When you think of a new computer you want to buy, odds are that you set your sights on a new Windows or Mac system, but it may be a good time to consider a Linux machine. Recently, I’ve been using two very low-cost systems—one a desktop and one a notebook–that come loaded with Linux and nothing but free, open-source software. I wouldn’t recommend either of them as the sole system for a dedicated web worker, but the notebook in particular (shown below) is worth considering for a number of purposes.
Both of the systems I’ve been using—the Everex gPC (desktop system) and the Asus Eee PC 4G (notebook)—achieve strikingly low price points by removing the costs of expensive operating systems and software applications. The Everex machine is $199 (available at Wal-Mart) without a monitor, and the Asus notebook is $400.
The Everex gPC has made a few waves due to its cost and the fact that people dubbed it “the Google PC” because it comes loaded with lots of free Google applications as well as OpenOffice productivity applications. However, the machine isn’t a Google offering; it’s from Everex. In my experience, this desktop system may have a future, but it’s currently too slow to recommend to a serious web worker.
The Everex has a VIA C7-D processor, 512MB of RAM and, to its credit, comes with an 80GB hard drive—a lot of capacity for an under-$200 system. It runs an operating system called gOS, based on Ubuntu Linux. The free applications you get with it include Skype, Firefox, GMail, Mozilla Thunderbird e-mail, media players and an instant messaging client, and the OpenOffice applications produce documents compatible with Word, Excel and other programs. However, the applications are noticeably slower than they are on Windows and Mac systems that cost just a few hundred dollars more. In my view, the gPC may be more attractive when it has a faster processor and more memory.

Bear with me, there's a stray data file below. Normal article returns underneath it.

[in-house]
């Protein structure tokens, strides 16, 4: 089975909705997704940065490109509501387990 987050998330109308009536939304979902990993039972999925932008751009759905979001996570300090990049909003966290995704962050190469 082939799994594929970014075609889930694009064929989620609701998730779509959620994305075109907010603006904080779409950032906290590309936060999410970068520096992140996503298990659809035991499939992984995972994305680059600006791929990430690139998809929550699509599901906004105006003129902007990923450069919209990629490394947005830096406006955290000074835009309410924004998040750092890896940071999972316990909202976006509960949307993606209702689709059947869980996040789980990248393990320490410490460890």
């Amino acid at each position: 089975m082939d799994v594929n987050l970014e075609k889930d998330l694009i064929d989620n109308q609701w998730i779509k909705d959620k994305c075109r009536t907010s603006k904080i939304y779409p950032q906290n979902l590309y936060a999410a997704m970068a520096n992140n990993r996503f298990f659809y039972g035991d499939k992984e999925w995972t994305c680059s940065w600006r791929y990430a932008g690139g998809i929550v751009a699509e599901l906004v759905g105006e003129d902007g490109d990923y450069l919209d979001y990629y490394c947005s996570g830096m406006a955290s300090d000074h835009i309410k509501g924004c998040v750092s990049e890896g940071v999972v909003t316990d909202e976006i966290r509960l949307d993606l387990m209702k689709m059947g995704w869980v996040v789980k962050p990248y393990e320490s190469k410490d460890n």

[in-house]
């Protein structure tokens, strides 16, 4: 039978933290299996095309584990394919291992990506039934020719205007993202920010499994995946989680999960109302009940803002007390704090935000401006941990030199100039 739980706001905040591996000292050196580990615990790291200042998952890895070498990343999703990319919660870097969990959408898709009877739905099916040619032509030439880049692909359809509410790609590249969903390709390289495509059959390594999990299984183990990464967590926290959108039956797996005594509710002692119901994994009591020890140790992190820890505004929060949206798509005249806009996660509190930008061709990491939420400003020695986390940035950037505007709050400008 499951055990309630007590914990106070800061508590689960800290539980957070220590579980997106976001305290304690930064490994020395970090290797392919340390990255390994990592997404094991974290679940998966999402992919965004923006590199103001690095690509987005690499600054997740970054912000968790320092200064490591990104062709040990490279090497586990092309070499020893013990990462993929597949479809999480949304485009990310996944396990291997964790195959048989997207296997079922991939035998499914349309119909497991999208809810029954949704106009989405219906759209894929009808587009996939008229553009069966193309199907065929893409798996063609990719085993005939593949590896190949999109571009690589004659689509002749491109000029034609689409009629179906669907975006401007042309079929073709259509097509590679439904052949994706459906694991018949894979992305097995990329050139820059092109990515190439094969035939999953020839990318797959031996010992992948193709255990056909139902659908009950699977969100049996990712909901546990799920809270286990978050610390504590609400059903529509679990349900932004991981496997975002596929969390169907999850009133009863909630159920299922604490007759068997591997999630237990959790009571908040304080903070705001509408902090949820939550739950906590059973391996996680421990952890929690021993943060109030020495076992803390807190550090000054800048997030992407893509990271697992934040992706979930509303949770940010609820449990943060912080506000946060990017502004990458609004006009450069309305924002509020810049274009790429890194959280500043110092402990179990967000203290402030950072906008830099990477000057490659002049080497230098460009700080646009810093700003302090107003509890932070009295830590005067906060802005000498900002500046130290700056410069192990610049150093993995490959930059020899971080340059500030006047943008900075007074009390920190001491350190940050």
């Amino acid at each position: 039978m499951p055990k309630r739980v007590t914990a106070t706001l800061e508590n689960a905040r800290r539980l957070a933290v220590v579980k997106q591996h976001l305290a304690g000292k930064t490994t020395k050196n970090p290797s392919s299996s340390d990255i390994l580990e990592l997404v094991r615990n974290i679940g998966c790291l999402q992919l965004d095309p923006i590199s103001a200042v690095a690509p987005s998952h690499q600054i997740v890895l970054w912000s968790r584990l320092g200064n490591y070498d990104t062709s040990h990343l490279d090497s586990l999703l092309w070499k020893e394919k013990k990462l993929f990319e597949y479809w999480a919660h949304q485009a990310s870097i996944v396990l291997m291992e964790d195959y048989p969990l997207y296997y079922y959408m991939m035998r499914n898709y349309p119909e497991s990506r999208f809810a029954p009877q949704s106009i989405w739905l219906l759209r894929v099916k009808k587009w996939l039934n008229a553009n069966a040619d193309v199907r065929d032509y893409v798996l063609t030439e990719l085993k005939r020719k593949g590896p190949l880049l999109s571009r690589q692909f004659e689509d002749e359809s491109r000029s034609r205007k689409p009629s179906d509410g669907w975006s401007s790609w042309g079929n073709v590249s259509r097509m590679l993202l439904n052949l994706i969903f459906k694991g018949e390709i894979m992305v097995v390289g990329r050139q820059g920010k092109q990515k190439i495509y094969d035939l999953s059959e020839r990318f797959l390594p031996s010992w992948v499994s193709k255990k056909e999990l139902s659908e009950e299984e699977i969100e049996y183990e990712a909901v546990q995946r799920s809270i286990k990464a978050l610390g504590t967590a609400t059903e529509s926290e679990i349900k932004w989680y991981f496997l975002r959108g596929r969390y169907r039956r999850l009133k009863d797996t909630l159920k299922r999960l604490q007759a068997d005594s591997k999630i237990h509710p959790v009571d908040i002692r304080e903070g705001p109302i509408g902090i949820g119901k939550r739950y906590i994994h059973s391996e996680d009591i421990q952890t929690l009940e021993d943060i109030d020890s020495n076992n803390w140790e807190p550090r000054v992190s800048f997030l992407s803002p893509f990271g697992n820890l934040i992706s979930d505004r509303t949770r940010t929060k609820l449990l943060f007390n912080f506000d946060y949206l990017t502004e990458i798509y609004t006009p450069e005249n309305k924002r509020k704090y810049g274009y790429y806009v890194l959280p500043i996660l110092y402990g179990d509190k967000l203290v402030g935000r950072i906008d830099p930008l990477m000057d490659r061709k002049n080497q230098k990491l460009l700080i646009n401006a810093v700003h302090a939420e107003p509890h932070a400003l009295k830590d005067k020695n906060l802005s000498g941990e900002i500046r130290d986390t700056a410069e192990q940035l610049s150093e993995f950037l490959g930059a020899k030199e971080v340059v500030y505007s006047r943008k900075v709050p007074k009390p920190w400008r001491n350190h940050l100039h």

On the flip-side, the $400 Asus Eee PC 4G is a nice little notebook to keep around the house for occasional web browsing, e-mail and writing. I saw that Anne on this blog recently bought one for her son. I would agree that this a good starter notebook for a young kid, and I can see using it for other applications. It makes for a nice kitchen system, I could see buying a few of them to keep in various rooms in a large house, and at two pounds with a tiny form factor I would consider toting it around occasionally for work instead of a heavier notebook.
When you get right down to it, if you’re going to stock a Windows notebook with, say, Microsoft applications, or shell out for a Mac notebook, you’re going to pay at least $800. So $400 for the Asus is pretty attractive. The Asus notebook has an operating system based on Xandros Linux, and the list of applications is similar to the Everex’s list—with OpenOffice for productivity apps. You only get 4GB of local storage, but there are three USB ports so you could add an external drive or inexpensive USB thumb drive to the mix.
Best of all, the Asus notebook came completely Wi-Fi ready (802.11g) and I had no problems getting it to recognize my home Wi-Fi network. It has an Intel Celeron processor and 512MB of RAM and is reasonably speedy at browsing and other common tasks. It also has a slick-looking white case. My one chief complaint about it is that the 7-inch screen shows 800×480 resolution, and I’ve found myself getting annoyed when I have to scroll to the right to see certain parts of a web page. Still, at $400, especially if you have a home Wi-Fi network, this notebook is a pretty good value.
Are you currently usin a Linux system, or do you have plans to try one?